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!! FIRST OPRAH BOOK CLUB PICK 2019 !!
'One of the best books I have ever read in my entire life. I haven't felt this way since I first read Beloved . . .' Oprah Winfrey
The unmissable debut novel by the critically acclaimed author of Between the World and Me and We Were Eight Years in Power - a richly imagined and compulsively page-turning journey to freedom
Hiram Walker is born into bondage on a Virginia plantation. But he is also born gifted with a mysterious power that he won't discover until he is almost a man, when he risks everything for a chance to escape. One fateful decision will carry him away from his makeshift plantation family - his adoptive mother, Thena, a woman of few words and many secrets, and his beloved, angry Sophia - and into the covert heart of the underground war on slavery.
Hidden amidst the corrupt grandeur of white plantation society, exiled as guerrilla cells in the wilderness, buried in the coffin of the deep South and agitating for utopian ideals in the North, there exists a widespread network of secret agents working to liberate the enslaved. Hiram joins their ranks and learns fast but in his heart he yearns to return to his own still-enslaved family, to topple the plantation that was his first home. But to do so, he must first master his unique power and reclaim the story of his greatest loss.
Propulsive, transcendent and blazing with truth, The Water Dancer is a story of oppression and resistance, separation and homecoming. Ta-Nehisi Coates imagines the covert war of an enslaved people in response to a generations-long human atrocity - a war for the right to life, to kin, to freedom.
'I was enthralled, I was devastated. I felt hope, I felt gratitude, I felt joy... [Ta-Nehisi Coates] is a magnificent writer' Oprah Winfrey
APPLE BOOKS REVIEW
When she announced The Water Dancer as her Book Club pick, Oprah explained that “through the world of magical realism, the book allows us to experience what it felt like to be enslaved.” We couldn’t agree more: Every era has its essential truth tellers and we’re lucky to live in the time of Ta-Nehisi Coates, who has an unparalleled gift for illuminating the shame of racism in America. With his stunning first novel, Coates displays the same gift of storytelling he has brought to non-fiction. (The impactful Between the World and Me won the 2015 National Book Award in the U.S.) The Water Dancer follows Hiram Walker, an enslaved man in Virginia who is both scrutinized and celebrated for his intellect. When Hiram is captured during an escape attempt, he discovers an unexpected kind of freedom. As always, Coates is fluent in the devastating poetry of unspeakable loss, but he invests Walker’s journey with moments of wonder and possibility. This sweeping epic is a story of nearly unfathomable brutality that’s seeded with hope—and even joy.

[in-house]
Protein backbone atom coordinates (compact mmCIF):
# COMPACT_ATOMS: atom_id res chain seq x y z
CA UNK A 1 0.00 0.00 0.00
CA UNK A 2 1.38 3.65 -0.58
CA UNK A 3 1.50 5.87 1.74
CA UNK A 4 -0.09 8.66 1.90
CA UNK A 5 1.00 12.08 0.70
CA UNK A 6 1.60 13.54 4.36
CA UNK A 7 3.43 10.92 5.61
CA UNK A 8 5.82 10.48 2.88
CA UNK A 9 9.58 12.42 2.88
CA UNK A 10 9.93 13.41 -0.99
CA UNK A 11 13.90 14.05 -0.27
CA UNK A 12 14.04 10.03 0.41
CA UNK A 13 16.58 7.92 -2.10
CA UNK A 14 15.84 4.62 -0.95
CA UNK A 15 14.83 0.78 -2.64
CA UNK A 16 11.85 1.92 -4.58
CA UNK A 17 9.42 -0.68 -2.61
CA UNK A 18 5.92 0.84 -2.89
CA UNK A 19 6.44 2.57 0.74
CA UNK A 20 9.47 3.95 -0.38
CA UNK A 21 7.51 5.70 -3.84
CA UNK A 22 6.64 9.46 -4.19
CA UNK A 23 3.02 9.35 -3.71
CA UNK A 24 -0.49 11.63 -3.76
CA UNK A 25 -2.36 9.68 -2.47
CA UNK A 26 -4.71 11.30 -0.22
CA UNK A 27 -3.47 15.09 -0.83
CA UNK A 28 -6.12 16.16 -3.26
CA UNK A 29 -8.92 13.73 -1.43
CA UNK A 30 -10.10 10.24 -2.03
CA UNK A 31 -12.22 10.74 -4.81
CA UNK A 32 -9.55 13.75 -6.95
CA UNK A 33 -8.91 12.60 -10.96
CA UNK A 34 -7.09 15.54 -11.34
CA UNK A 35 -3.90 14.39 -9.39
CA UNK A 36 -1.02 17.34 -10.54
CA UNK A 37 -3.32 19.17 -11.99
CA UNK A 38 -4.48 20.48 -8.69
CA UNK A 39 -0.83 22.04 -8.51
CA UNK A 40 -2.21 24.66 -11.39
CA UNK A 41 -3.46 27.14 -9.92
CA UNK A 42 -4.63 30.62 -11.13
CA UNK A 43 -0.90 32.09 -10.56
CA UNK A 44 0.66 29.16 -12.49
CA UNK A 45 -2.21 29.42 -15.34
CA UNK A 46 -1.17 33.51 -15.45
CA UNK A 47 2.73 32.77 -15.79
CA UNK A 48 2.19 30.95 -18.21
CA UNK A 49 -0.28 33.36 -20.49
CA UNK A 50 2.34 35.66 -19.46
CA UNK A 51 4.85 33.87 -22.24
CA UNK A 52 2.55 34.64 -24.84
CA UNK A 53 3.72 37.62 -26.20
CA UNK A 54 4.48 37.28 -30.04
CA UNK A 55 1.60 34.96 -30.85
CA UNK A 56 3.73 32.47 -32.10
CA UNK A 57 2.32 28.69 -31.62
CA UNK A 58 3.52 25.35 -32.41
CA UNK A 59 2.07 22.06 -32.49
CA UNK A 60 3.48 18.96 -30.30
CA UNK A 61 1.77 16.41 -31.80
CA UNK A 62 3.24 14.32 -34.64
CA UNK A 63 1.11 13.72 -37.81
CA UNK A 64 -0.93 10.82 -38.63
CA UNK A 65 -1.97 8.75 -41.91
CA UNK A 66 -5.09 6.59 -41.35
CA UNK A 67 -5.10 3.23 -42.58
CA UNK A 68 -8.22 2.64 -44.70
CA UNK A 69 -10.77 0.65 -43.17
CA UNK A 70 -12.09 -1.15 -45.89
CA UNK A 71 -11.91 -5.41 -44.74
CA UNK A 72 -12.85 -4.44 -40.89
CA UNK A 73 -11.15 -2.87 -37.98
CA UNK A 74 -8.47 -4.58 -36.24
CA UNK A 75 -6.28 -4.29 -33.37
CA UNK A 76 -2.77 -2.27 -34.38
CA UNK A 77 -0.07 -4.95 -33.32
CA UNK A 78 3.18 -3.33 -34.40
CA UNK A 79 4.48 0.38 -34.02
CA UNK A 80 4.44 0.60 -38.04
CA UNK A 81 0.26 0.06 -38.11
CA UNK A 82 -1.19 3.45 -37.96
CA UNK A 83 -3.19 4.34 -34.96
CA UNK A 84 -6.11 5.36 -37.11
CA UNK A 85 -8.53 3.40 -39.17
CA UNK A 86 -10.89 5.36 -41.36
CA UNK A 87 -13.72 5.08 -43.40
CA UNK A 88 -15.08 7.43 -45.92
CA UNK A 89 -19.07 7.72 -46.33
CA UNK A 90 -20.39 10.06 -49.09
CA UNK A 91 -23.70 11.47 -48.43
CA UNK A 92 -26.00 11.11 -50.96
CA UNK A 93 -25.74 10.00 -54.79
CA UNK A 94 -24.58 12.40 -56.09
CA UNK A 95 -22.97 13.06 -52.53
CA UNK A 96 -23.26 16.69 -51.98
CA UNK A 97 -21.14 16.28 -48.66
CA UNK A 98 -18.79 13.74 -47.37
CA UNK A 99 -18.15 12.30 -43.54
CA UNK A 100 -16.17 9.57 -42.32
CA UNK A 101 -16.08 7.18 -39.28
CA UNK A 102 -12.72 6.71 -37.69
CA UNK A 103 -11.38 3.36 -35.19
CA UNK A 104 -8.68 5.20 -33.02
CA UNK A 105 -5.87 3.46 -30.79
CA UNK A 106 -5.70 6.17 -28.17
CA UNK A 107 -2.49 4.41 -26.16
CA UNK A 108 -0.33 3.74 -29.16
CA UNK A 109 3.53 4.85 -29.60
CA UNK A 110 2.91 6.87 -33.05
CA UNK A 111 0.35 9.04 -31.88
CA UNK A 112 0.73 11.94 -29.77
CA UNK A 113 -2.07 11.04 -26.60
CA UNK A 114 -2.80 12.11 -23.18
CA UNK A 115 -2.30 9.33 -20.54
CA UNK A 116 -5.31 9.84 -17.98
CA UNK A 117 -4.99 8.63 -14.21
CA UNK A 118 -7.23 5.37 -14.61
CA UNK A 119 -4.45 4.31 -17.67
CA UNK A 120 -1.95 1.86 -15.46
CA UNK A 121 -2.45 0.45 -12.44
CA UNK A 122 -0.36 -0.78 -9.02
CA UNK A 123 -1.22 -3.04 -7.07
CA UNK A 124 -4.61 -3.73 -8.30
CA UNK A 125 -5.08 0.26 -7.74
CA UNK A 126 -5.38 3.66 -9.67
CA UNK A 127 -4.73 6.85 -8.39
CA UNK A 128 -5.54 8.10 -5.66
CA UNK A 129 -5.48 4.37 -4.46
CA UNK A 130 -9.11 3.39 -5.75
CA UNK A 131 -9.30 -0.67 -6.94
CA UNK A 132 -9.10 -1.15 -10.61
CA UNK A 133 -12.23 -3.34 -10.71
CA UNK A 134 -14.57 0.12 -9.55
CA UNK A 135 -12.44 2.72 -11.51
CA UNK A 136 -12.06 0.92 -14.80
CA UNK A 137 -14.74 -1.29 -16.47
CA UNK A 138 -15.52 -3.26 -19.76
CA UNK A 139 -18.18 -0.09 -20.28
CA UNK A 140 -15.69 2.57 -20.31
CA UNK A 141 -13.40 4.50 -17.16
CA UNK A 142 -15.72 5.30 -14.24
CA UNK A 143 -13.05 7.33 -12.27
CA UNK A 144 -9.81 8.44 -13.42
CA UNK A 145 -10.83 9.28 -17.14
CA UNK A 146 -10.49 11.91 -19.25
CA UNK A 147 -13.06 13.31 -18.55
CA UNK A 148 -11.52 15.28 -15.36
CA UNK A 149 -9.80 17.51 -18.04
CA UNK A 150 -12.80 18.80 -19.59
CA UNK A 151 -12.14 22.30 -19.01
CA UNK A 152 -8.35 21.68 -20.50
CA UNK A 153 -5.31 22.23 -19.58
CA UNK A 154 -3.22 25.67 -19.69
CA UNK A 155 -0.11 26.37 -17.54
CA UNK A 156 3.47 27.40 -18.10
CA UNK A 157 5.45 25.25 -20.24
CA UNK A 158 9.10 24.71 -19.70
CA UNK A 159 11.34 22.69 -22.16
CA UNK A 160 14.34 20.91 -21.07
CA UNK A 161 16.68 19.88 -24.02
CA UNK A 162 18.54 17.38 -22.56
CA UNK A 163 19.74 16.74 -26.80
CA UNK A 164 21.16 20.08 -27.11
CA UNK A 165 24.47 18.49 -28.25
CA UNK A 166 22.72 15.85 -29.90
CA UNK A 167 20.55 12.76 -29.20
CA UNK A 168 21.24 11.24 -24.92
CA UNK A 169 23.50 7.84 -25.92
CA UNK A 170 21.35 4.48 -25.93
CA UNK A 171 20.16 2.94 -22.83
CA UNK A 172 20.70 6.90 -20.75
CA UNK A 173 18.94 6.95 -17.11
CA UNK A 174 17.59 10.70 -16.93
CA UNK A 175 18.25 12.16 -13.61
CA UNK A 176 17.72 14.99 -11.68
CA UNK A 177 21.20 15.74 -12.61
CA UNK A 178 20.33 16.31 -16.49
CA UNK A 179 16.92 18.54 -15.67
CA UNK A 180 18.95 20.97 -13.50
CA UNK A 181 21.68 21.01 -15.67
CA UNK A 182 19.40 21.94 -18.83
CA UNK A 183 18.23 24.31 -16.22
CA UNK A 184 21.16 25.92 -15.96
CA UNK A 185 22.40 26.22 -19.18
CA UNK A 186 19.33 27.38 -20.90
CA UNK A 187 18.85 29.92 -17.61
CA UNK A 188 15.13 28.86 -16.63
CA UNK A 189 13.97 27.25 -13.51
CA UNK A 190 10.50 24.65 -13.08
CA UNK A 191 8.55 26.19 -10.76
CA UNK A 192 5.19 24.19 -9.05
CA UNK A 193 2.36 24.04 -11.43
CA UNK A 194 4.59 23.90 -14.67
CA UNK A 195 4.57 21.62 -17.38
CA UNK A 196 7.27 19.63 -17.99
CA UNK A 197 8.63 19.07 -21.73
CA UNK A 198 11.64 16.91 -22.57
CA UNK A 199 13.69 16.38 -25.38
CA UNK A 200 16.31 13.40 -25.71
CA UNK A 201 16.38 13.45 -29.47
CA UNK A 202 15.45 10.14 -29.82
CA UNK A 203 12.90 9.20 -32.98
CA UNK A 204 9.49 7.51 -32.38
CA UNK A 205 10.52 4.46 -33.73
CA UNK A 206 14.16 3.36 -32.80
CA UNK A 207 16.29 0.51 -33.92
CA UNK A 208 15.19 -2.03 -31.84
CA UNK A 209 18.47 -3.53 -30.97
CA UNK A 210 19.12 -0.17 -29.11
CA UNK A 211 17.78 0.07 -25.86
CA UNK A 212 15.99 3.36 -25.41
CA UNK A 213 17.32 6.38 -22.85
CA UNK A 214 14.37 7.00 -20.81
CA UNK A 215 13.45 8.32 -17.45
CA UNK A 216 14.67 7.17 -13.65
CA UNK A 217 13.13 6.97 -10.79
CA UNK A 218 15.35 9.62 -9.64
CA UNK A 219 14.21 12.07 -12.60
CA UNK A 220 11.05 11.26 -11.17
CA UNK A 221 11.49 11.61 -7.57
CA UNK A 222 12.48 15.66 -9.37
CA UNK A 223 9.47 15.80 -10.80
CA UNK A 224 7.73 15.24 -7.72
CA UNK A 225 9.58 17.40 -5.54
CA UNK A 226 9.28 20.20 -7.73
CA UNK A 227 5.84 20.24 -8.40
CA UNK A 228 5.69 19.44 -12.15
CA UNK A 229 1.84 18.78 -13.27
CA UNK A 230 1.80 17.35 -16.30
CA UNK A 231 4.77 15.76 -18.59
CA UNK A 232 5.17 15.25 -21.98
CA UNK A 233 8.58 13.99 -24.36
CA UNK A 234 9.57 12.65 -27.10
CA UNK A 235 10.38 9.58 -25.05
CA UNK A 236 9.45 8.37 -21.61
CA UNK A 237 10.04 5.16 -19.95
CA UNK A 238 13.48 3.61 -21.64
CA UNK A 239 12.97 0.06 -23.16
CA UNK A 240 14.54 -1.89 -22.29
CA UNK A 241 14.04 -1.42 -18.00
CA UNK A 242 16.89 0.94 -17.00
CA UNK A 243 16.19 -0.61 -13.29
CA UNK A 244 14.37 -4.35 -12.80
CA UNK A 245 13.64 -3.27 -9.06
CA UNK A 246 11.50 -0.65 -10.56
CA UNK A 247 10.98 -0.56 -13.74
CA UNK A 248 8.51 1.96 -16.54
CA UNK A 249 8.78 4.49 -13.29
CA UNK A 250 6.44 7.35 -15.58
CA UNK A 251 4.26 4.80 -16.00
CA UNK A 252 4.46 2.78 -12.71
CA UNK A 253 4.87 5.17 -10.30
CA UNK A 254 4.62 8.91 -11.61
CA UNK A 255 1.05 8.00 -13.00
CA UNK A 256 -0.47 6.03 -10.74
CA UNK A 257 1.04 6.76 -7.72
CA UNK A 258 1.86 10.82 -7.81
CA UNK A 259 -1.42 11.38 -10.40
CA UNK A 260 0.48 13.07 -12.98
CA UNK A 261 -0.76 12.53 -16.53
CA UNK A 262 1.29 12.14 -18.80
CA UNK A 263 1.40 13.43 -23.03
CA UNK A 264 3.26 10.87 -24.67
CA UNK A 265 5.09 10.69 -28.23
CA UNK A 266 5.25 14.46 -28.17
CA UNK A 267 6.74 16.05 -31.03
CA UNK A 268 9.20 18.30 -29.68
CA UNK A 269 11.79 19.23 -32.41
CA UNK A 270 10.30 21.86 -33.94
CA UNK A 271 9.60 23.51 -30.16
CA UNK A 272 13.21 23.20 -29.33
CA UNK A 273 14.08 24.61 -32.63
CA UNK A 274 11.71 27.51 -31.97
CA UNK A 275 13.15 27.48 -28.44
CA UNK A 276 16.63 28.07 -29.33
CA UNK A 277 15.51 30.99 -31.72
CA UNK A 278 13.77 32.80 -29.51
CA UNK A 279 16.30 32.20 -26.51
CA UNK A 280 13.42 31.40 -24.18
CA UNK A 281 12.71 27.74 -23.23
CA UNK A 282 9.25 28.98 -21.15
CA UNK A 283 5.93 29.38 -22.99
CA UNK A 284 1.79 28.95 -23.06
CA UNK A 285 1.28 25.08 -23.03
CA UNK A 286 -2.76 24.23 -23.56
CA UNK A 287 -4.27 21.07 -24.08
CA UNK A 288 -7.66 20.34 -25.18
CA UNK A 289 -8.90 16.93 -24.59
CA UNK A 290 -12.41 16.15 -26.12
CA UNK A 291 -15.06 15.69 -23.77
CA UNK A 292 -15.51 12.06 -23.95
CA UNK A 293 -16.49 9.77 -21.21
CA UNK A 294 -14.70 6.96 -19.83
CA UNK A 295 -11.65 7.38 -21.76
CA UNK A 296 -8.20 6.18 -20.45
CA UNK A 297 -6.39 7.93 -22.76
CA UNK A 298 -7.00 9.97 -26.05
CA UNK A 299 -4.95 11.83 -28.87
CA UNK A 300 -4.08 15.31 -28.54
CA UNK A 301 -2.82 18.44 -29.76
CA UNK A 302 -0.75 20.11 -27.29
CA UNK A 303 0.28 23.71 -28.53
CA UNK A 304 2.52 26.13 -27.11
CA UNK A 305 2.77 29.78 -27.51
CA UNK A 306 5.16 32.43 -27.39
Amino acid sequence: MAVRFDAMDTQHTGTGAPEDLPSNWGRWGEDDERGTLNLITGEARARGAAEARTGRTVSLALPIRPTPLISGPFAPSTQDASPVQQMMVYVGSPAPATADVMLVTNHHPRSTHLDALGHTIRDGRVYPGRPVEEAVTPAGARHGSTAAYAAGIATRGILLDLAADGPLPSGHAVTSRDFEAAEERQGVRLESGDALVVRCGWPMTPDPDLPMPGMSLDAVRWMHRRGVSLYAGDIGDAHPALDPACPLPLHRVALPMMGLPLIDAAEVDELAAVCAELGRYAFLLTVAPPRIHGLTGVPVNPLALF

Coates (We Were Eight Years in Power) makes his ambitious fiction debut with this wonderful novel that follows Hiram Walker, a boy with an extraordinary memory. Born on a Virginia plantation, he realizes at five that he has a photographic recall except where it concerns his mother, Rose, who was sold and whom he can only reconstruct through what others tell him. Born to Rose and Howell Walker, master and owner of Lockless, the land Hiram works, Hiram is called up at age 12 to the house to serve Maynard, his half-brother. When the novel opens, Hiram is 19, and he and Maynard are on their way back to Lockless when the bridge they're traveling over collapses. Deep in the river, Hiram is barraged with visions of his ancestors, and finally a woman water-dancing, whom he recognizes as his mother. After he wakes up, mysteriously saved even as Maynard dies, Hiram yearns for a life beyond "the unending night of slavery." But when his plans to escape with Sophia, the woman he loves, are dashed by betrayal and violence, Hiram is inducted into the Underground, the secret network of agents working to liberate slaves. Valued for his literacy and for the magical skill the Underground believes he possesses, Hiram comes to learn that the fight for freedom comes with its own sacrifices and restrictions. In prose that sings and imagination that soars, Coates further cements himself as one of this generation's most important writers, tackling one of America's oldest and darkest periods with grace and inventiveness. This is bold, dazzling, and not to be missed.